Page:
It’s not everyday that transgender people of faith are in dialogue with evangelical Christian leaders. 

On Thursday, Dec. 17, I joined Basic Rights Oregon’s Policy Director Andrea Zekis, Finn Lambourn and Robin Knauerhase, all transgender people of faith, for an emotional meeting with Multnomah University President Craig Williford, Professor Brad Harper and Advancement Vice President Steve Cummings. This meeting occurred at the request of President Williford.

Multnomah University is one of dozens of Christian colleges and universities applying for Title IX exemptions following the Obama administration’s decision to include gender identity under Title IX, a federal statute that prevents discrimination on the basis of sex.

During our 90-minute conversation, we shared stories of our personal faith journeys. We found agreement on the destructive nature of conversion therapy, and universal support for last year’s banning of this discredited practice in Oregon. We agreed that LGBTQ people of faith are on every campus across the country, including Multnomah’s campus. We agreed that many faith communities, particularly Evangelical Christians, have a history of dealing immense injury to the LGBTQ community, for which there is no excuse.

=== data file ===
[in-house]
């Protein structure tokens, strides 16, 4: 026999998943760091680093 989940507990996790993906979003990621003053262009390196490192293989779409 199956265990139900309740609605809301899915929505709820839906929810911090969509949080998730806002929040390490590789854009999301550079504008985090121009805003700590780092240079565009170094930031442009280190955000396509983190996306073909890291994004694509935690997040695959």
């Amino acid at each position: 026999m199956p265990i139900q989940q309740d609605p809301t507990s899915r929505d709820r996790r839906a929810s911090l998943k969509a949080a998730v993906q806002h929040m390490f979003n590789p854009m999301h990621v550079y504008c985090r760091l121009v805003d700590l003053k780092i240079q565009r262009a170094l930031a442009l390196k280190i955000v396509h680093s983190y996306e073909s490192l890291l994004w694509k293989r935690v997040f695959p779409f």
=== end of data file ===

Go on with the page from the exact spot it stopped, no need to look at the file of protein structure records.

From my experience as the first out gay student at George Fox University, Thursday was an unexpected and hopeful conversation for me. When I came out my junior year I did not have a safe space on my campus. So I created an underground student group called Common Ground to give LGBTQ students at George Fox a place where they could be their authentic selves. I received suspicion of my motives for this work from administrators and peers for the rest of my college career.

While Thursday’s meeting was very respectful, all BRO’s staff and transgender community members were firm in our belief that the University’s waiver request is harmful and should be rescinded. We explained that transgender people are some of the most vulnerable and misunderstood individuals in our society. They are followed by misconceptions that often paint them as predatory or dangerous, and deny their humanity.

As a result, they face disproportionate levels of violence, poverty and harassment. An unconscionable 40 percent of transgender Oregonians will attempt suicide in their lifetimes because of lack of acceptance. Pushing for exclusions sends the wrong message and has real consequences.  

While we left the meeting encouraged by their commitment to continued conversation and humility, we remain committed to sending a message of acceptance, affirmation and love. Join us in sending a message of love by signing this petition requesting the university rescind its exemption request.  

To the transgender Oregonians at Multnomah University and across the state: you are not forgotten. You are not alone. You were born perfect. You are loved.


By A.J. Mendoza, the Racial Justice Organizer at Basic Rights Oregon.